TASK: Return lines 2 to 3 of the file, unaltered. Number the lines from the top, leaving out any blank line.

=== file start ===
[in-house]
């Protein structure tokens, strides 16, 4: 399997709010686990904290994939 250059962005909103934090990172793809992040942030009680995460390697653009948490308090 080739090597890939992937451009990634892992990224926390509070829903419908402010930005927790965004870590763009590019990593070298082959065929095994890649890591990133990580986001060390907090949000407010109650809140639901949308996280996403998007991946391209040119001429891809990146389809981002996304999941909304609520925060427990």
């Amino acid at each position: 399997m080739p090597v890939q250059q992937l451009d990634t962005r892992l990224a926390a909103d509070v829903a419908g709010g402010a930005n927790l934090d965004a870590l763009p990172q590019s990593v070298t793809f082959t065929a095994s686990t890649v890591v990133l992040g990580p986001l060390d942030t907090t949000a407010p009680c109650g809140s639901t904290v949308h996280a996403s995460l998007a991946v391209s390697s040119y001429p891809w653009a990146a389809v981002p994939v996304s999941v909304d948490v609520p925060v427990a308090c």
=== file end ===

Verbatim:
């Protein structure tokens, strides 16, 4: 399997709010686990904290994939 250059962005909103934090990172793809992040942030009680995460390697653009948490308090 080739090597890939992937451009990634892992990224926390509070829903419908402010930005927790965004870590763009590019990593070298082959065929095994890649890591990133990580986001060390907090949000407010109650809140639901949308996280996403998007991946391209040119001429891809990146389809981002996304999941909304609520925060427990």
């Amino acid at each position: 399997m080739p090597v890939q250059q992937l451009d990634t962005r892992l990224a926390a909103d509070v829903a419908g709010g402010a930005n927790l934090d965004a870590l763009p990172q590019s990593v070298t793809f082959t065929a095994s686990t890649v890591v990133l992040g990580p986001l060390d942030t907090t949000a407010p009680c109650g809140s639901t904290v949308h996280a996403s995460l998007a991946v391209s390697s040119y001429p891809w653009a990146a389809v981002p994939v996304s999941v909304d948490v609520p925060v427990a308090c």